Jump to Main Content
Presence of Borrelia spp. DNA in ticks, but absence of Borrelia spp. and of Leptospira spp. DNA in blood of fever patients in Madagascar
- Hagen, Ralf Matthias, Frickmann, Hagen, Ehlers, Julian, Krüger, Andreas, Margos, Gabriele, Hizo-Teufel, Cecilia, Fingerle, Volker, Rakotozandrindrainy, Raphael, Kalckreuth, Vera von, Im, Justin, Pak, Gi Deok, Jeon, Hyon Jin, Rakotondrainiarivelo, Jean Philibert, Heriniaina, Jean Noël, Razafindrabe, Tsiry, Konings, Frank, May, Jürgen, Hogan, Benedikt, Ganzhorn, Jörg, Panzner, Ursula, Schwarz, Norbert Georg, Dekker, Denise, Marks, Florian, Poppert, Sven
- Acta tropica 2017
- Amblyomma variegatum, Borrelia theileri, DNA, Leptospira, Rhipicephalus microplus, blood, blood sampling, cattle, disease transmission, fever, genetic distance, highlands, humans, leptospirosis, pathogens, patients, phylogeny, quantitative polymerase chain reaction, ribosomal RNA, ticks, zebu, Madagascar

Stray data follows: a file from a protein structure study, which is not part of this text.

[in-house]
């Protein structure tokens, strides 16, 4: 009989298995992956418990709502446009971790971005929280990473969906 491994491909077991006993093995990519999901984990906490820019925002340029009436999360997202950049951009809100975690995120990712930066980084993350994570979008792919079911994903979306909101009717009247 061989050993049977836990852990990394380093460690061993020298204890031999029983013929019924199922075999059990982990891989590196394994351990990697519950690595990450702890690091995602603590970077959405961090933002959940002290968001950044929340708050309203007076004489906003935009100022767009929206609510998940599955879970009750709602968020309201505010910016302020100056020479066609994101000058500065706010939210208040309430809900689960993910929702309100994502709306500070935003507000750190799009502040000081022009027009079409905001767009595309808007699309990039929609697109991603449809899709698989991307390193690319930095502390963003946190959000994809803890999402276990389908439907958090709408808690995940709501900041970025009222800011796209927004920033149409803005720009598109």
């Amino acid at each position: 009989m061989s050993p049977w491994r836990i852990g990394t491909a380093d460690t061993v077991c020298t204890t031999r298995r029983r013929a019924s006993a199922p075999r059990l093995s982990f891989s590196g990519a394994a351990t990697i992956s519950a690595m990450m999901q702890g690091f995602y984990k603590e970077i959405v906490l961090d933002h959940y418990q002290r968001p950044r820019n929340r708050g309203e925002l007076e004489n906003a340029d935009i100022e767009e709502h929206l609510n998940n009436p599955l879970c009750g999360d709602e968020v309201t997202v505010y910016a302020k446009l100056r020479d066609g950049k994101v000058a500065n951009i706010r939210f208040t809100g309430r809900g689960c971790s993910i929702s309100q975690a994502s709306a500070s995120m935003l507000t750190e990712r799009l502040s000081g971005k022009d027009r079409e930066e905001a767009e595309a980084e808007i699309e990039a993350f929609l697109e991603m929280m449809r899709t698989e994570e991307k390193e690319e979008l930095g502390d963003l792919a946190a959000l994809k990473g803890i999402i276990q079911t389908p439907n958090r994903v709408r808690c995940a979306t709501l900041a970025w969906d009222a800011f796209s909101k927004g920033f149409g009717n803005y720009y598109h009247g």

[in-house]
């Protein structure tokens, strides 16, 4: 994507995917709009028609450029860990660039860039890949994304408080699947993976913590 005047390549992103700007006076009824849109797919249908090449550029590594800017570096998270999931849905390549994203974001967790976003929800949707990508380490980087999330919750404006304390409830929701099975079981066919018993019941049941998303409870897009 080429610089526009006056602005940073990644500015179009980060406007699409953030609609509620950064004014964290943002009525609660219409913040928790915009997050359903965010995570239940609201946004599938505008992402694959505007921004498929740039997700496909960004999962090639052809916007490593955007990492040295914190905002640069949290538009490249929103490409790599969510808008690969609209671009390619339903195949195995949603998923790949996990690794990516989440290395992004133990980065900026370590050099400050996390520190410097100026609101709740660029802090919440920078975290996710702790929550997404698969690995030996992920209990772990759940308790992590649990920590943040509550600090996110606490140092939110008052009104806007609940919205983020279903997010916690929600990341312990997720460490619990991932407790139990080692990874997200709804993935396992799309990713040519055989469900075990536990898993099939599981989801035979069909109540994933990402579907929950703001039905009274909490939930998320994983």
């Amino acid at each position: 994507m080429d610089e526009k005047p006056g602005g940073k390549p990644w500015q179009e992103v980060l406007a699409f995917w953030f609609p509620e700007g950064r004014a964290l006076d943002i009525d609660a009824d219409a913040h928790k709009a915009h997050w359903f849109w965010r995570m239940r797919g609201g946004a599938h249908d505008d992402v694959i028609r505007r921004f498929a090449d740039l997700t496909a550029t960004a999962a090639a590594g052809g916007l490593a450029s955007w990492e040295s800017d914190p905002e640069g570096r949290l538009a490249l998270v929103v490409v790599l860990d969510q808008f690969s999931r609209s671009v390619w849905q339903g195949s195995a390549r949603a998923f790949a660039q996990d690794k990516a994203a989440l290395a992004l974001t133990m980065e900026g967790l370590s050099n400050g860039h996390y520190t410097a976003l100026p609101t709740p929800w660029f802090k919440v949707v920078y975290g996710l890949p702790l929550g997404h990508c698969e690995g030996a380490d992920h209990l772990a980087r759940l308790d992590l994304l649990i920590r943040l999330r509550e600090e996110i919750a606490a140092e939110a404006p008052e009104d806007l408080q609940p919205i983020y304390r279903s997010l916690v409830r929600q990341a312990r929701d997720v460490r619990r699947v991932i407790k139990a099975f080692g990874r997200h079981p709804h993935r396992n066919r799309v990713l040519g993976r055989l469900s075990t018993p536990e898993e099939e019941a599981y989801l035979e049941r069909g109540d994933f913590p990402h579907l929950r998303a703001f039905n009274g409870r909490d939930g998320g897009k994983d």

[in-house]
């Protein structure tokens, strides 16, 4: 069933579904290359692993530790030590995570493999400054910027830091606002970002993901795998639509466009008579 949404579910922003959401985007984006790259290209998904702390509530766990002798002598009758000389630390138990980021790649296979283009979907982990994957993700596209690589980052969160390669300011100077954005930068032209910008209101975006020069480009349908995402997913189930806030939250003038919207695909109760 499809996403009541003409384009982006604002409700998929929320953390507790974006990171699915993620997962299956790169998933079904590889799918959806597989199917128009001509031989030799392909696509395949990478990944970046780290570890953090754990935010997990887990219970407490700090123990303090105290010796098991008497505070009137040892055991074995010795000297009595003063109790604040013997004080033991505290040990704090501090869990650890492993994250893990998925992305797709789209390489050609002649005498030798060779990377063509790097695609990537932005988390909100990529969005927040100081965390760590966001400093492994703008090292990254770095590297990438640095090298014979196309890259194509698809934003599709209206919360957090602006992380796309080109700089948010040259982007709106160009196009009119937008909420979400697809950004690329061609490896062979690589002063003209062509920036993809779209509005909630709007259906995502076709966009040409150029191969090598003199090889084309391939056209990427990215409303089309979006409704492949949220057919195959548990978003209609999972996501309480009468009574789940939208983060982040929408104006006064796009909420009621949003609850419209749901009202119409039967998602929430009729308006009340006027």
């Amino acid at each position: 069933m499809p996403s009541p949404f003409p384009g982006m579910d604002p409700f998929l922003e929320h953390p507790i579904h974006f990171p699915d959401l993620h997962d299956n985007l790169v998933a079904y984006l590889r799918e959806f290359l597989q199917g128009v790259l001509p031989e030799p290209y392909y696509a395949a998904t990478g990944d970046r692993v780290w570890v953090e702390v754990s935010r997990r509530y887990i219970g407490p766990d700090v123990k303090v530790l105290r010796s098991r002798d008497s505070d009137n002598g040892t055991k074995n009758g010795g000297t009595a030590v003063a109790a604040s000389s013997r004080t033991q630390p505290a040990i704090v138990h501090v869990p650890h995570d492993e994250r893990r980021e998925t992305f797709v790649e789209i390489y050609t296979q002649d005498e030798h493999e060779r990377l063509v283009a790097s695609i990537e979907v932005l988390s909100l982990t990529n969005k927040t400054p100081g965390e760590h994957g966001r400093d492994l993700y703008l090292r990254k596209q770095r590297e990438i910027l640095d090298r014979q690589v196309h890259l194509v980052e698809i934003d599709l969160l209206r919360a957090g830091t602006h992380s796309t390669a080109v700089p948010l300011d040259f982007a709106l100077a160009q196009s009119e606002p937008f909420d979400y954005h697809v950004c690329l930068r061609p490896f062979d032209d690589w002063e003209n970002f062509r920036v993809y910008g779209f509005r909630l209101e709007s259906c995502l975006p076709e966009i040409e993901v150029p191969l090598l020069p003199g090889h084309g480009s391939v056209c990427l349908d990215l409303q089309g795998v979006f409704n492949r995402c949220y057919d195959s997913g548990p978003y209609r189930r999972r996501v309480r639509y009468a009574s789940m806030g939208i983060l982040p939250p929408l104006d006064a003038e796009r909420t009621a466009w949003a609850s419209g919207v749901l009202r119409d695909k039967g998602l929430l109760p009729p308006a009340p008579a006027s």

- The occurrence of tick-borne relapsing fever and leptospirosis in humans in Madagascar remains unclear despite the presence of their potential vectors and reservoir hosts.We screened 255 Amblyomma variegatum ticks and 148 Rhipicephalus microplus ticks from Zebu cattle in Madagascar for Borrelia-specific DNA. Borrelia spp. DNA was detected in 21 Amblyomma variegatum ticks and 2 Rhipicephalus microplus ticks. One Borrelia found in one Rhipicephalus microplus showed close relationship to Borrelia theileri based on genetic distance and phylogenetic analyses on 16S rRNA and flab sequences. The borreliae from Amblyomma variegatum could not be identified due to very low quantities of present DNA reflected by high cycle threshold values in real-time-PCR. It is uncertain whether these low numbers of Borrelia spp. are sufficient for transmission of infection from ticks to humans.In order to determine whether spirochaete infections are relevant in humans, blood samples of 1,009 patients from the highlands of Madagascar with fever of unknown origin were screened for Borrelia spp. − and in addition for Leptospira spp. − by real-time PCR. No target DNA was detected, indicating a limited relevance of these pathogens for humans in the highlands of Madagascar.